When I went out I noticed something, the 5 potatoes that didnt get the nettle water yesterday have not grown that much today, while the 2 potatoes I gave the nettle water actually had a sudden spike in growth. When I say spike, it looks like they grew about 1/2 an inch in one night and have a few more leaves. The same goes for my cucumbers, which were struggling before.

I could be wrong and I might just be seeing things. I got pictures of them and I am charting their growth now as well.

Anyway, a lot of the plants look a lot happier since I have used the nettle water.

Jared
Name: Jared Nicholes
Nampa, Idaho
Image
jnicholes
May 30, 2017 3:54 PM CST
Hi everyone.

I just wanted to show you these pictures.

This is my Acorn Squash yesterday when I added the Nettle Water.

Thumb of 2017-05-30/jnicholes/069c82

This is it today.

Thumb of 2017-05-30/jnicholes/e08a9f

As you can see, the acorn squash leaves grew very slightly, but the Acorn Squash growing on the plant grew larger and the flower is starting to open. These two pictures were taken within 36 hours of each other, and it IS the same plant.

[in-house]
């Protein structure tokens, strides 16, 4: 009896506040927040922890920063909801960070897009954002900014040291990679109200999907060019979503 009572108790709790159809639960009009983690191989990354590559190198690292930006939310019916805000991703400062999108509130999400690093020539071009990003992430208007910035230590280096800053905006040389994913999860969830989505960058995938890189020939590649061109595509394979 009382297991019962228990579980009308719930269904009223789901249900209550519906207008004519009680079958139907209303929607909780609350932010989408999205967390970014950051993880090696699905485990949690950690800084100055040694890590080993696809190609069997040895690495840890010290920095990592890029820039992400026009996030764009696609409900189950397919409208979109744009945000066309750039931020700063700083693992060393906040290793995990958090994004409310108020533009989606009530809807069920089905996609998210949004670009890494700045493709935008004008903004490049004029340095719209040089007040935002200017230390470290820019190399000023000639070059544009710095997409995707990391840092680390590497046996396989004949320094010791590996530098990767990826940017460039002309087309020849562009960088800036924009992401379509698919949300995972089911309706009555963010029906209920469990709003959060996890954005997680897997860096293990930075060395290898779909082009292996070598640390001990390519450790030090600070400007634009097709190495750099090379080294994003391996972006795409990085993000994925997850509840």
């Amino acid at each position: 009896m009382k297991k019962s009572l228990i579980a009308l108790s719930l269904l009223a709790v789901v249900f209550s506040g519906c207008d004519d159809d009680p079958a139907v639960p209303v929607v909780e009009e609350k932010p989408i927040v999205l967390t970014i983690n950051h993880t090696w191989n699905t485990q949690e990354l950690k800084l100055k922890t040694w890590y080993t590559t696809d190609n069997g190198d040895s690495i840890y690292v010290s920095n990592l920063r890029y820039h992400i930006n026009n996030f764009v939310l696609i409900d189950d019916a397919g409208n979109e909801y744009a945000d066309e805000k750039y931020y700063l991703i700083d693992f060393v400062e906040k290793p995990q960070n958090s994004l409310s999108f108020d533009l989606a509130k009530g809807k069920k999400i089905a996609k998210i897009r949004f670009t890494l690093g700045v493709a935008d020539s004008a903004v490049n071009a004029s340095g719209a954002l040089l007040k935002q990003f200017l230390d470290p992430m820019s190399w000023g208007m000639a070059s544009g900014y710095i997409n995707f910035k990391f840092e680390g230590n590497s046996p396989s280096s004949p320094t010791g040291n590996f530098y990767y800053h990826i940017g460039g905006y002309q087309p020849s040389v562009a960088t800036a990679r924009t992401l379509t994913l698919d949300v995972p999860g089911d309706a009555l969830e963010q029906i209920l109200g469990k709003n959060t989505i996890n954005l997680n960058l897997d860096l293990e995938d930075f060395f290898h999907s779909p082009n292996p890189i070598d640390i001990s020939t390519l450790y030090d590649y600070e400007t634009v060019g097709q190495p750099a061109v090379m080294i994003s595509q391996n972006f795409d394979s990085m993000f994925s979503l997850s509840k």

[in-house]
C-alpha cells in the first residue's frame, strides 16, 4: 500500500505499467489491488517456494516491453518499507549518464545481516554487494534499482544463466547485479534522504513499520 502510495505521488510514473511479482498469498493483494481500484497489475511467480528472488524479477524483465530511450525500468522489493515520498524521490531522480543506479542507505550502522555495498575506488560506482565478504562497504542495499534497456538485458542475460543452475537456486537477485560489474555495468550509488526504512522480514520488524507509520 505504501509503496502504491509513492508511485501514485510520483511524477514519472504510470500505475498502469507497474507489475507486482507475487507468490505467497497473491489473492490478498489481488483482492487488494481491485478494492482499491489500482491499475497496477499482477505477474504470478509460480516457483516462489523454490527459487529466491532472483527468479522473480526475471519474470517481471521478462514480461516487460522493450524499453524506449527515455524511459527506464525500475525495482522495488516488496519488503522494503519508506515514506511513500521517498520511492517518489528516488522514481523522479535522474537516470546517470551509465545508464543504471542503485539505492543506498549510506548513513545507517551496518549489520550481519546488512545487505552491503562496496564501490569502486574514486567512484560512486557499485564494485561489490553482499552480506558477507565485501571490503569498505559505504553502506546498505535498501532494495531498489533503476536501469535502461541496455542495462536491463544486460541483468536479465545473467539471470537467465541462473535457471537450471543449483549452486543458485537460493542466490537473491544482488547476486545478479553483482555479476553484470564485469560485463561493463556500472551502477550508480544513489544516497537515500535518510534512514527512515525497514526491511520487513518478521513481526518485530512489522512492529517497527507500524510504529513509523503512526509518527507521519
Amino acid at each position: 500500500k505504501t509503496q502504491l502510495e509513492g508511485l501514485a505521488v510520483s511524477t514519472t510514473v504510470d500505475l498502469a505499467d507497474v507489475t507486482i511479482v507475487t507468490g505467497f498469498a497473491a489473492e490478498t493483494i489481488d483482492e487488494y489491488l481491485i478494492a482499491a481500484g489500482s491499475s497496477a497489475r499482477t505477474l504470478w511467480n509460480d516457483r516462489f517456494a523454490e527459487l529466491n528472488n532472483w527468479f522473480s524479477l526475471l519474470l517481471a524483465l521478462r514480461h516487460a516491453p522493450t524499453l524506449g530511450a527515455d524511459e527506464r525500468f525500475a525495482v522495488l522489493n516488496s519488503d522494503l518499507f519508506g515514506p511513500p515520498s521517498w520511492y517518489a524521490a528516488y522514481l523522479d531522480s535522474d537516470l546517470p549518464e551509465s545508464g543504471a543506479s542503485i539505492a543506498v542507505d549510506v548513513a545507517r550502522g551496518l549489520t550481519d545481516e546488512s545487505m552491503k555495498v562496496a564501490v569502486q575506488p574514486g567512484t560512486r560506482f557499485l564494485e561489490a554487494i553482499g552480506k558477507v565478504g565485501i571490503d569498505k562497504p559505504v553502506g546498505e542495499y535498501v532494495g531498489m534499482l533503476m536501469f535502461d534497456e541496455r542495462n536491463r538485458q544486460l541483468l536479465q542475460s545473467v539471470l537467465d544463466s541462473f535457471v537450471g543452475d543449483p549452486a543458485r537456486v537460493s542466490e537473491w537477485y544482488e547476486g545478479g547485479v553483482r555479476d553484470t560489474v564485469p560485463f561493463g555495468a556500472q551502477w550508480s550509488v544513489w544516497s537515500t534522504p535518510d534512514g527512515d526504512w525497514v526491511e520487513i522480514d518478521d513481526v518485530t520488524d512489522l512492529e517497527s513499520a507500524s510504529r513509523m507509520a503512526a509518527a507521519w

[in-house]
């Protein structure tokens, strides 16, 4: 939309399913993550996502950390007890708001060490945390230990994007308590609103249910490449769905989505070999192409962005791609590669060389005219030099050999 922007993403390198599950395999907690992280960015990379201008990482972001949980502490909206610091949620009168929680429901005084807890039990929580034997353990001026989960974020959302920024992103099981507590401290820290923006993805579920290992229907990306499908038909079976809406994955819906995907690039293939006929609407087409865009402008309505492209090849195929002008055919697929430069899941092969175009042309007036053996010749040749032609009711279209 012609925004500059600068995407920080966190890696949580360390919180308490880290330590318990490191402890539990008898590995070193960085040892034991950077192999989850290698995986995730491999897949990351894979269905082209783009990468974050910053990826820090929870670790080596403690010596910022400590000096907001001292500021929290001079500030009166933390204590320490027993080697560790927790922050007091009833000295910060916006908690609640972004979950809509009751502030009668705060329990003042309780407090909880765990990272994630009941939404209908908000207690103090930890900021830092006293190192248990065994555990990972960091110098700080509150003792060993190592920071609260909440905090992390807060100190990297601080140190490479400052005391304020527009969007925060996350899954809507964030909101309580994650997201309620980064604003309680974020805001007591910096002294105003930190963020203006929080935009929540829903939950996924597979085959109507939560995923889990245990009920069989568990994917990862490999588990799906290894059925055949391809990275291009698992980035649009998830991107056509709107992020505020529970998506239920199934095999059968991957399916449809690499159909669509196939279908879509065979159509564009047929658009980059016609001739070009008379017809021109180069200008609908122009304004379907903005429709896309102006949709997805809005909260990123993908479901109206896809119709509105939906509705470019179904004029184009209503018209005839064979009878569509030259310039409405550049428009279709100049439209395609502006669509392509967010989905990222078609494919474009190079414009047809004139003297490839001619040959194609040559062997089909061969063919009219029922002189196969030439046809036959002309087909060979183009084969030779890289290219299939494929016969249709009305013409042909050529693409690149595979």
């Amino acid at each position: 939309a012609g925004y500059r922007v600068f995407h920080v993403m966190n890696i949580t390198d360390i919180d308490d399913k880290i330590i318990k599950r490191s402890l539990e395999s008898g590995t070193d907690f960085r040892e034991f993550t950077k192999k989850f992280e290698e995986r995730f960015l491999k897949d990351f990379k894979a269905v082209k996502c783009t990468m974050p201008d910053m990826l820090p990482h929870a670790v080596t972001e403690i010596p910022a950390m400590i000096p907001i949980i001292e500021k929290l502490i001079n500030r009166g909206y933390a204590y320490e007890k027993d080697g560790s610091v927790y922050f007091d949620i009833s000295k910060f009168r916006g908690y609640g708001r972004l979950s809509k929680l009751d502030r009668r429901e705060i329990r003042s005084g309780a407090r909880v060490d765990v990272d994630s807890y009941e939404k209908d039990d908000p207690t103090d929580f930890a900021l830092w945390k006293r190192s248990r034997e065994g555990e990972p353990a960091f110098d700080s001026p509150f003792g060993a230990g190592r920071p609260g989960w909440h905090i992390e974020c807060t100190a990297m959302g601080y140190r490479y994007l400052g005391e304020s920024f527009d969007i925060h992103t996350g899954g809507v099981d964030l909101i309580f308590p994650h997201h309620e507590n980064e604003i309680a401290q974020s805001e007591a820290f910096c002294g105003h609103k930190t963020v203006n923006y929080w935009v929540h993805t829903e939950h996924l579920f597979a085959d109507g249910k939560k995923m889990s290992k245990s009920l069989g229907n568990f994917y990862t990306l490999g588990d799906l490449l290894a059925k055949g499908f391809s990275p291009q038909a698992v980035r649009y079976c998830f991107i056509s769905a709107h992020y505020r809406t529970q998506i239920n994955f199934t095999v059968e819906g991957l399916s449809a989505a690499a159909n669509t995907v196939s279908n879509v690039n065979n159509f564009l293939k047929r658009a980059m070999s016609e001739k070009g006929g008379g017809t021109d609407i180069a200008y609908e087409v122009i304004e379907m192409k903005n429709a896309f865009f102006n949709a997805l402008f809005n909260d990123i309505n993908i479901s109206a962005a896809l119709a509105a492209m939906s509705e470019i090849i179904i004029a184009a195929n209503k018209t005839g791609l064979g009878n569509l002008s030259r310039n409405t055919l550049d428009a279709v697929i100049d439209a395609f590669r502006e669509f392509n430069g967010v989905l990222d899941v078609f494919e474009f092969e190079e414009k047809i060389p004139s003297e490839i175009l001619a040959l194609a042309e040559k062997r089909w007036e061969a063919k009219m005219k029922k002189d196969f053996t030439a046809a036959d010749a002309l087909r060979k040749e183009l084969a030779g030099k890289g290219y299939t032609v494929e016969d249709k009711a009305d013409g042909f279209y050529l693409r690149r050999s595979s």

I am not sure if the plant grows this fast normally or the nettle water is doing something to help it grow. Any thoughts?

Jared
Name: Rita
North Shore, Long Island, NY
Zone 6B
Charter ATP Member Seed Starter Tomato Heads I was one of the first 300 contributors to the plant database! Vegetable Grower Lover of wildlife (Raccoon badge)
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Newyorkrita
May 31, 2017 4:58 PM CST
The plant looks stressed and not very happy.
Name: Jared Nicholes
Nampa, Idaho
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jnicholes
May 31, 2017 6:10 PM CST
Hello Everyone.

@Newyorkrita, I see what you mean by that, I think the nettle water is giving them too much nutrients. It is possible. Then again, other plants like my Pumpkins are growing like weeds with the nettle water. I honestly do not know. I will continue the experiment with what you said in mind. If more plants get stressed, I will stop and conclude that the Nettle Water wont work whatsoever. Thanks for pointing that out.